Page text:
Recently, I read Lance Witt’s Replenish: Leading From a Healthy Soul. The following are quotes from the book that I particularly liked:
(Regarding a conversation with a mentor.) I asked what I needed to do to help our church be effective at spiritual transformation, and this was his immediate response: ‘You must live with deep contentment, joy, and confidence in your experience of everyday life with God’ (p. 10).
But what doesn’t
get talked about as much is
get talked about as much isthe importance of healthy leaders. We will never grow healthy churches with unhealthy leaders (pp. 11-12)
.…in trying to fill the gap with leadership resources, inadvertently we have marginalized the soul side of leadership. The result is a crisis — one of spiritual healthy among pastors (p. 18).
We have neglected the fact that a pastor’s greatest leadership tool is a healthy soul (p. 19).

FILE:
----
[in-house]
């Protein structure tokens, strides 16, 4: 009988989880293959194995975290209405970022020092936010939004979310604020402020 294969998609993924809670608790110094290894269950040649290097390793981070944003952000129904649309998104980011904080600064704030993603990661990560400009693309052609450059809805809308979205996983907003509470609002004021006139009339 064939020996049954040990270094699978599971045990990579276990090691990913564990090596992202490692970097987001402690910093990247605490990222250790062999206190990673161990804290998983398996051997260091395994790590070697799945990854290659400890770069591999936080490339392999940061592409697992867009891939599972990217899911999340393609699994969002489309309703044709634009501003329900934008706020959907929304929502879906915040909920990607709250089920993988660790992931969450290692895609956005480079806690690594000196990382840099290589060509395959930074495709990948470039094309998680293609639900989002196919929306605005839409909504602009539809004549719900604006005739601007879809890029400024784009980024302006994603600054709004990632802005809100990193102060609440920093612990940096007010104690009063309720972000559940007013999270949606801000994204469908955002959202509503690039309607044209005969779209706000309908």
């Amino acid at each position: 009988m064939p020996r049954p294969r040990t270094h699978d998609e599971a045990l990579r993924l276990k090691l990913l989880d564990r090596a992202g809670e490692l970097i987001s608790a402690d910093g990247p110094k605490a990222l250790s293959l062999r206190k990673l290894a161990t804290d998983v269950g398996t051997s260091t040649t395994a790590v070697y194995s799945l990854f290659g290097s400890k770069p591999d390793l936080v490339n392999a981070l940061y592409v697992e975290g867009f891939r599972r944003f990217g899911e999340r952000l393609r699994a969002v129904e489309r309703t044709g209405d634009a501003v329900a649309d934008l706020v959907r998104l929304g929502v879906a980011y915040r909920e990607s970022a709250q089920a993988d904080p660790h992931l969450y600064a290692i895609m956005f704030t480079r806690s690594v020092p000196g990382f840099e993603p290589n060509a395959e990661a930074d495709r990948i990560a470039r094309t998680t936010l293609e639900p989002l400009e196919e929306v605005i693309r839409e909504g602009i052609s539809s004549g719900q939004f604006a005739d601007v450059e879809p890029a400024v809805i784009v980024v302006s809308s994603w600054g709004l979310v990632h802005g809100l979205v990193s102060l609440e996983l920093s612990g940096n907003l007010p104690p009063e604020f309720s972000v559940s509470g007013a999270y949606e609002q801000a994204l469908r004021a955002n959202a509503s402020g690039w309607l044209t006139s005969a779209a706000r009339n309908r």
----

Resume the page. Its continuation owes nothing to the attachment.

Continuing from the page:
We’ve all witnessed the carnage of leaders who’ve had to leave ministry (at least for now) because of moral failure. The headlines are always about the scandalous and shocking behavior, but rarely mentioned is the back-story.
It is the story of a neglected soul and mismanaged character. Of a slow drift into relational isolation. Of being seduced by ambition. These leaders didn’t intend for it to happen, but somewhere along the journey they stopped paying attention to what was going on inside of them. The shift was incremental and at times imperceptible.
Having talked to some whose ministry has come crashing down around them, I can tell you the convergence of outward success, self-deception, soul neglect, and relational isolation creates the perfect storm for disaster (p. 19).
We may be better leaders than we used to be, but the evidence seems to say we are not better pastors or husbands or Christ followers (p. 20).
Godly leadership is always inside out (p. 20).